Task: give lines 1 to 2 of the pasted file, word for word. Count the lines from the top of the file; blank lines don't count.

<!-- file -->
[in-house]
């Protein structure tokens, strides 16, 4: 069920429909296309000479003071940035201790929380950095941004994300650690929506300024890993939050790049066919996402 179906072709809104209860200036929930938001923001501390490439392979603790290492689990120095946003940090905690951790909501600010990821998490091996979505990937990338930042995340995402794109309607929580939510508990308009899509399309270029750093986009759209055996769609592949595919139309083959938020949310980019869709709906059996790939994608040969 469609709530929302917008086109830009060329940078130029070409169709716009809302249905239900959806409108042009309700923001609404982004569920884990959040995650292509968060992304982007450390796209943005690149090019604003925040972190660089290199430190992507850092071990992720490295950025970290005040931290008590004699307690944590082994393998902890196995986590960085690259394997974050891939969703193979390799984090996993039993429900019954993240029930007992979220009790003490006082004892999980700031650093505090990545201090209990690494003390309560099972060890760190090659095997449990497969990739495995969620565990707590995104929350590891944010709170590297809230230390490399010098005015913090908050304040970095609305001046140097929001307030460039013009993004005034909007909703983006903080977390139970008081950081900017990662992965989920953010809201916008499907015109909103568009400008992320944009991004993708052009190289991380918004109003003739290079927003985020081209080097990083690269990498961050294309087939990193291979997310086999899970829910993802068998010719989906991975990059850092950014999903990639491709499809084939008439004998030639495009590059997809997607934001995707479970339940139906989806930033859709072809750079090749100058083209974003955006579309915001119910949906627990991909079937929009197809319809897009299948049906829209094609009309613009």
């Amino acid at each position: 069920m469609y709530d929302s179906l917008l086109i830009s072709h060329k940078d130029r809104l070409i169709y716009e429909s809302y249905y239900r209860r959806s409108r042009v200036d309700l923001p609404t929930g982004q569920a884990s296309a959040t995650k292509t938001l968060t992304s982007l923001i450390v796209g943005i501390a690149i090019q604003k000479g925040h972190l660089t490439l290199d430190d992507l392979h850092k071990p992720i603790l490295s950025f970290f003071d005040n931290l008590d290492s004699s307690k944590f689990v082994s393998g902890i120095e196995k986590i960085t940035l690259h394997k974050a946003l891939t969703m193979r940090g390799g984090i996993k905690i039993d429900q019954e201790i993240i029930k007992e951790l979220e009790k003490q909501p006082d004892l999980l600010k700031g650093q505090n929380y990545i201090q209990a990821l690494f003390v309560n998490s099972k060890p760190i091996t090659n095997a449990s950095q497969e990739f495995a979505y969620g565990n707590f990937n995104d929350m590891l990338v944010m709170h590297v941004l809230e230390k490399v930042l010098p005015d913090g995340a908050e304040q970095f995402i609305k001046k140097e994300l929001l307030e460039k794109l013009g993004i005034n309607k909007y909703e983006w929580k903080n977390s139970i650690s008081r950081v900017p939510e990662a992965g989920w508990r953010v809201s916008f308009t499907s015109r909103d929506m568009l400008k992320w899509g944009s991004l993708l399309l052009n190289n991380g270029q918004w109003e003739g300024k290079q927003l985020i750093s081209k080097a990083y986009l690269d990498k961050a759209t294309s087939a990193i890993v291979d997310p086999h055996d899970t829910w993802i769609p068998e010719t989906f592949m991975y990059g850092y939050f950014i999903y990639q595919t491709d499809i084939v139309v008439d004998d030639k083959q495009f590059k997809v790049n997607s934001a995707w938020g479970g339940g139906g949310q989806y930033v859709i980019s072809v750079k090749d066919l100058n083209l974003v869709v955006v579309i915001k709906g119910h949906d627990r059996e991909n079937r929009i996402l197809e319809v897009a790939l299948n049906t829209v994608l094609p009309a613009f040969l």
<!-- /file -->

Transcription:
[in-house]
């Protein structure tokens, strides 16, 4: 069920429909296309000479003071940035201790929380950095941004994300650690929506300024890993939050790049066919996402 179906072709809104209860200036929930938001923001501390490439392979603790290492689990120095946003940090905690951790909501600010990821998490091996979505990937990338930042995340995402794109309607929580939510508990308009899509399309270029750093986009759209055996769609592949595919139309083959938020949310980019869709709906059996790939994608040969 469609709530929302917008086109830009060329940078130029070409169709716009809302249905239900959806409108042009309700923001609404982004569920884990959040995650292509968060992304982007450390796209943005690149090019604003925040972190660089290199430190992507850092071990992720490295950025970290005040931290008590004699307690944590082994393998902890196995986590960085690259394997974050891939969703193979390799984090996993039993429900019954993240029930007992979220009790003490006082004892999980700031650093505090990545201090209990690494003390309560099972060890760190090659095997449990497969990739495995969620565990707590995104929350590891944010709170590297809230230390490399010098005015913090908050304040970095609305001046140097929001307030460039013009993004005034909007909703983006903080977390139970008081950081900017990662992965989920953010809201916008499907015109909103568009400008992320944009991004993708052009190289991380918004109003003739290079927003985020081209080097990083690269990498961050294309087939990193291979997310086999899970829910993802068998010719989906991975990059850092950014999903990639491709499809084939008439004998030639495009590059997809997607934001995707479970339940139906989806930033859709072809750079090749100058083209974003955006579309915001119910949906627990991909079937929009197809319809897009299948049906829209094609009309613009």